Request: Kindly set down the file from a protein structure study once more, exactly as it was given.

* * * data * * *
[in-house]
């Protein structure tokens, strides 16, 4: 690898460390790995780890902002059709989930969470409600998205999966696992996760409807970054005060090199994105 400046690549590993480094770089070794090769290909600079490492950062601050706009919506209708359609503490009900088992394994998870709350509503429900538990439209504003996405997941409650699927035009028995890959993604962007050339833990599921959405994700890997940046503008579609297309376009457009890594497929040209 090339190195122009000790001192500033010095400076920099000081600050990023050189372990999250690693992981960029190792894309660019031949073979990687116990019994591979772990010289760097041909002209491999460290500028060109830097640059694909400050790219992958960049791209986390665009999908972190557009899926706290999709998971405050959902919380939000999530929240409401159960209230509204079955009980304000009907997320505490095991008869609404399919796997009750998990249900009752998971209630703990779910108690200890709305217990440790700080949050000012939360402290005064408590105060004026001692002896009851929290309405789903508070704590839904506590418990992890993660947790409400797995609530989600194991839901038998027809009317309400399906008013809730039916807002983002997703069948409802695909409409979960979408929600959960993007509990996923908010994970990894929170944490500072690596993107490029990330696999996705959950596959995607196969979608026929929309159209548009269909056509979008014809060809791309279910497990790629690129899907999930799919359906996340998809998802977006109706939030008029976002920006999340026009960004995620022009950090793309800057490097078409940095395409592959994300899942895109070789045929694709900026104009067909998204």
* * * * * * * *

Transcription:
[in-house]
């Protein structure tokens, strides 16, 4: 690898460390790995780890902002059709989930969470409600998205999966696992996760409807970054005060090199994105 400046690549590993480094770089070794090769290909600079490492950062601050706009919506209708359609503490009900088992394994998870709350509503429900538990439209504003996405997941409650699927035009028995890959993604962007050339833990599921959405994700890997940046503008579609297309376009457009890594497929040209 090339190195122009000790001192500033010095400076920099000081600050990023050189372990999250690693992981960029190792894309660019031949073979990687116990019994591979772990010289760097041909002209491999460290500028060109830097640059694909400050790219992958960049791209986390665009999908972190557009899926706290999709998971405050959902919380939000999530929240409401159960209230509204079955009980304000009907997320505490095991008869609404399919796997009750998990249900009752998971209630703990779910108690200890709305217990440790700080949050000012939360402290005064408590105060004026001692002896009851929290309405789903508070704590839904506590418990992890993660947790409400797995609530989600194991839901038998027809009317309400399906008013809730039916807002983002997703069948409802695909409409979960979408929600959960993007509990996923908010994970990894929170944490500072690596993107490029990330696999996705959950596959995607196969979608026929929309159209548009269909056509979008014809060809791309279910497990790629690129899907999930799919359906996340998809998802977006109706939030008029976002920006999340026009960004995620022009950090793309800057490097078409940095395409592959994300899942895109070789045929694709900026104009067909998204």